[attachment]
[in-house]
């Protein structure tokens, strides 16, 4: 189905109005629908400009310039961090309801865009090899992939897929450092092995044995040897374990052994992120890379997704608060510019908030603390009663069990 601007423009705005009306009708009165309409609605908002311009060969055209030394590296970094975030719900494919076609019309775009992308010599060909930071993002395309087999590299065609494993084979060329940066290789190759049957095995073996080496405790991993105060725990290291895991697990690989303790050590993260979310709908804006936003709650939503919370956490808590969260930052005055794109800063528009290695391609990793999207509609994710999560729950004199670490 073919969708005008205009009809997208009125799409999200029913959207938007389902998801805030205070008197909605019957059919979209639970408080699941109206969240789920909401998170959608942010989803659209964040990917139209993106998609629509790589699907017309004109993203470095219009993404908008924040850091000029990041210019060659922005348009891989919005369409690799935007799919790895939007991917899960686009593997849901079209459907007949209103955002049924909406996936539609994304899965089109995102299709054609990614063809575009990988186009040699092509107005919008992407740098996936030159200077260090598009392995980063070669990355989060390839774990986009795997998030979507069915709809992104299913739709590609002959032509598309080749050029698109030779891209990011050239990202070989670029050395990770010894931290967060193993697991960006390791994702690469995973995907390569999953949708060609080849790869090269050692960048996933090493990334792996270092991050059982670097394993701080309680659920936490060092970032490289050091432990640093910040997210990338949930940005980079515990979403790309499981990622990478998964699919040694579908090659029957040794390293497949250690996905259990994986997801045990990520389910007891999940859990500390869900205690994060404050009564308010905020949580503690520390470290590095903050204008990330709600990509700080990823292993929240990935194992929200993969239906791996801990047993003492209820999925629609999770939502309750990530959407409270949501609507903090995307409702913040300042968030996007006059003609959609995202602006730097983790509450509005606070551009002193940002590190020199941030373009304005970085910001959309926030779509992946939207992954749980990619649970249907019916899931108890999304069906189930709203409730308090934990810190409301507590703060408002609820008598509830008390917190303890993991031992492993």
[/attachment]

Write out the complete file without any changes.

[in-house]
């Protein structure tokens, strides 16, 4: 189905109005629908400009310039961090309801865009090899992939897929450092092995044995040897374990052994992120890379997704608060510019908030603390009663069990 601007423009705005009306009708009165309409609605908002311009060969055209030394590296970094975030719900494919076609019309775009992308010599060909930071993002395309087999590299065609494993084979060329940066290789190759049957095995073996080496405790991993105060725990290291895991697990690989303790050590993260979310709908804006936003709650939503919370956490808590969260930052005055794109800063528009290695391609990793999207509609994710999560729950004199670490 073919969708005008205009009809997208009125799409999200029913959207938007389902998801805030205070008197909605019957059919979209639970408080699941109206969240789920909401998170959608942010989803659209964040990917139209993106998609629509790589699907017309004109993203470095219009993404908008924040850091000029990041210019060659922005348009891989919005369409690799935007799919790895939007991917899960686009593997849901079209459907007949209103955002049924909406996936539609994304899965089109995102299709054609990614063809575009990988186009040699092509107005919008992407740098996936030159200077260090598009392995980063070669990355989060390839774990986009795997998030979507069915709809992104299913739709590609002959032509598309080749050029698109030779891209990011050239990202070989670029050395990770010894931290967060193993697991960006390791994702690469995973995907390569999953949708060609080849790869090269050692960048996933090493990334792996270092991050059982670097394993701080309680659920936490060092970032490289050091432990640093910040997210990338949930940005980079515990979403790309499981990622990478998964699919040694579908090659029957040794390293497949250690996905259990994986997801045990990520389910007891999940859990500390869900205690994060404050009564308010905020949580503690520390470290590095903050204008990330709600990509700080990823292993929240990935194992929200993969239906791996801990047993003492209820999925629609999770939502309750990530959407409270949501609507903090995307409702913040300042968030996007006059003609959609995202602006730097983790509450509005606070551009002193940002590190020199941030373009304005970085910001959309926030779509992946939207992954749980990619649970249907019916899931108890999304069906189930709203409730308090934990810190409301507590703060408002609820008598509830008390917190303890993991031992492993």